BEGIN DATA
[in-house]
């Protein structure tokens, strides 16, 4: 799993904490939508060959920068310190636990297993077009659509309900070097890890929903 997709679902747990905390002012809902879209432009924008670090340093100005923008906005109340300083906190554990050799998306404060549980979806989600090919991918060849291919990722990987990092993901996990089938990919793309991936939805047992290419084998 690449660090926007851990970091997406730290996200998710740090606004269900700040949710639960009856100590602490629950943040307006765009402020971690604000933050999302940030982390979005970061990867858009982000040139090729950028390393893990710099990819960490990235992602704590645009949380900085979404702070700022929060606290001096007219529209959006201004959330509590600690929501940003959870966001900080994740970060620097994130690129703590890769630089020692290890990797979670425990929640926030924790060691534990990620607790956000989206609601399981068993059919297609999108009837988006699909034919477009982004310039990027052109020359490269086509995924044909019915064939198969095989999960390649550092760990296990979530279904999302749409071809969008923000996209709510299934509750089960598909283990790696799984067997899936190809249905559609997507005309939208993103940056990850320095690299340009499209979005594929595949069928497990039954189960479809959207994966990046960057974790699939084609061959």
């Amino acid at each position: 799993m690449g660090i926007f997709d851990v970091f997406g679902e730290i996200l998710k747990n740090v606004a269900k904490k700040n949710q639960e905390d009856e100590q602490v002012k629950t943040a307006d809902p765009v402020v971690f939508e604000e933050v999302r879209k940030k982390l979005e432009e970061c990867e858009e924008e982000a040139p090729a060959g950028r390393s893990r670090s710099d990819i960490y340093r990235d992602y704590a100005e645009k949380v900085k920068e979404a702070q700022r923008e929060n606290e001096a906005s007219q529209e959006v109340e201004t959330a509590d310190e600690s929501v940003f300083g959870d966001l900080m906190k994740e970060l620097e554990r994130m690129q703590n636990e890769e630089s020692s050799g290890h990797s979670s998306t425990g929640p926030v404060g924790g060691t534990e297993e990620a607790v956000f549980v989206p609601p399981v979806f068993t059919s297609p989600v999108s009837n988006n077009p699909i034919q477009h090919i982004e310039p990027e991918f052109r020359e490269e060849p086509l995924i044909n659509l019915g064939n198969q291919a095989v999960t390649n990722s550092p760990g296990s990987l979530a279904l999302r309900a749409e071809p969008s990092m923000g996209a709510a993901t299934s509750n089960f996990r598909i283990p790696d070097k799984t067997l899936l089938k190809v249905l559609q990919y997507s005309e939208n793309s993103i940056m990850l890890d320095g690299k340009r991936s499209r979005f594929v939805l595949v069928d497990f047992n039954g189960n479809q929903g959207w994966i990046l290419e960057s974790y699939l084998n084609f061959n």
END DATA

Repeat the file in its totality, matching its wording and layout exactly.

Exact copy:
[in-house]
């Protein structure tokens, strides 16, 4: 799993904490939508060959920068310190636990297993077009659509309900070097890890929903 997709679902747990905390002012809902879209432009924008670090340093100005923008906005109340300083906190554990050799998306404060549980979806989600090919991918060849291919990722990987990092993901996990089938990919793309991936939805047992290419084998 690449660090926007851990970091997406730290996200998710740090606004269900700040949710639960009856100590602490629950943040307006765009402020971690604000933050999302940030982390979005970061990867858009982000040139090729950028390393893990710099990819960490990235992602704590645009949380900085979404702070700022929060606290001096007219529209959006201004959330509590600690929501940003959870966001900080994740970060620097994130690129703590890769630089020692290890990797979670425990929640926030924790060691534990990620607790956000989206609601399981068993059919297609999108009837988006699909034919477009982004310039990027052109020359490269086509995924044909019915064939198969095989999960390649550092760990296990979530279904999302749409071809969008923000996209709510299934509750089960598909283990790696799984067997899936190809249905559609997507005309939208993103940056990850320095690299340009499209979005594929595949069928497990039954189960479809959207994966990046960057974790699939084609061959």
């Amino acid at each position: 799993m690449g660090i926007f997709d851990v970091f997406g679902e730290i996200l998710k747990n740090v606004a269900k904490k700040n949710q639960e905390d009856e100590q602490v002012k629950t943040a307006d809902p765009v402020v971690f939508e604000e933050v999302r879209k940030k982390l979005e432009e970061c990867e858009e924008e982000a040139p090729a060959g950028r390393s893990r670090s710099d990819i960490y340093r990235d992602y704590a100005e645009k949380v900085k920068e979404a702070q700022r923008e929060n606290e001096a906005s007219q529209e959006v109340e201004t959330a509590d310190e600690s929501v940003f300083g959870d966001l900080m906190k994740e970060l620097e554990r994130m690129q703590n636990e890769e630089s020692s050799g290890h990797s979670s998306t425990g929640p926030v404060g924790g060691t534990e297993e990620a607790v956000f549980v989206p609601p399981v979806f068993t059919s297609p989600v999108s009837n988006n077009p699909i034919q477009h090919i982004e310039p990027e991918f052109r020359e490269e060849p086509l995924i044909n659509l019915g064939n198969q291919a095989v999960t390649n990722s550092p760990g296990s990987l979530a279904l999302r309900a749409e071809p969008s990092m923000g996209a709510a993901t299934s509750n089960f996990r598909i283990p790696d070097k799984t067997l899936l089938k190809v249905l559609q990919y997507s005309e939208n793309s993103i940056m990850l890890d320095g690299k340009r991936s499209r979005f594929v939805l595949v069928d497990f047992n039954g189960n479809q929903g959207w994966i990046l290419e960057s974790y699939l084998n084609f061959n």